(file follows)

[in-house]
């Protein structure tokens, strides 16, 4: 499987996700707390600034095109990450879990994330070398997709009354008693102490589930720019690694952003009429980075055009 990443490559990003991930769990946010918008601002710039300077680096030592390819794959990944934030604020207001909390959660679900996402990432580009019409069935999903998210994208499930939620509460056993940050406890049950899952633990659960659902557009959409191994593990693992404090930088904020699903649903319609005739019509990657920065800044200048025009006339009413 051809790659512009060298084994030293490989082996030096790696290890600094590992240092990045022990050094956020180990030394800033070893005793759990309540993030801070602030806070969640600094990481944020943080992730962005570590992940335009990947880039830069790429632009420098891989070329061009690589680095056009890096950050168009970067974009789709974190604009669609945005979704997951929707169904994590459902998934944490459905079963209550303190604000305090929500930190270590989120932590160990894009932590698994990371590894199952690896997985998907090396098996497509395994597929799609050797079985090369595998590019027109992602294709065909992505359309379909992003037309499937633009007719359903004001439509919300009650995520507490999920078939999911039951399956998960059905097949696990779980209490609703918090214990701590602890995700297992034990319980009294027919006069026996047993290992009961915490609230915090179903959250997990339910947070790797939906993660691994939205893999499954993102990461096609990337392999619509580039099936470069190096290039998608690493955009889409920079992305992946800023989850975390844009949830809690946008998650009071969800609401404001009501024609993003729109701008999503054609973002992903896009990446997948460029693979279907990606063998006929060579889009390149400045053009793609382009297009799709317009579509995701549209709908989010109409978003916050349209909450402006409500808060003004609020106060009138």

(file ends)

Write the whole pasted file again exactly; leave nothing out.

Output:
[in-house]
């Protein structure tokens, strides 16, 4: 499987996700707390600034095109990450879990994330070398997709009354008693102490589930720019690694952003009429980075055009 990443490559990003991930769990946010918008601002710039300077680096030592390819794959990944934030604020207001909390959660679900996402990432580009019409069935999903998210994208499930939620509460056993940050406890049950899952633990659960659902557009959409191994593990693992404090930088904020699903649903319609005739019509990657920065800044200048025009006339009413 051809790659512009060298084994030293490989082996030096790696290890600094590992240092990045022990050094956020180990030394800033070893005793759990309540993030801070602030806070969640600094990481944020943080992730962005570590992940335009990947880039830069790429632009420098891989070329061009690589680095056009890096950050168009970067974009789709974190604009669609945005979704997951929707169904994590459902998934944490459905079963209550303190604000305090929500930190270590989120932590160990894009932590698994990371590894199952690896997985998907090396098996497509395994597929799609050797079985090369595998590019027109992602294709065909992505359309379909992003037309499937633009007719359903004001439509919300009650995520507490999920078939999911039951399956998960059905097949696990779980209490609703918090214990701590602890995700297992034990319980009294027919006069026996047993290992009961915490609230915090179903959250997990339910947070790797939906993660691994939205893999499954993102990461096609990337392999619509580039099936470069190096290039998608690493955009889409920079992305992946800023989850975390844009949830809690946008998650009071969800609401404001009501024609993003729109701008999503054609973002992903896009990446997948460029693979279907990606063998006929060579889009390149400045053009793609382009297009799709317009579509995701549209709908989010109409978003916050349209909450402006409500808060003004609020106060009138």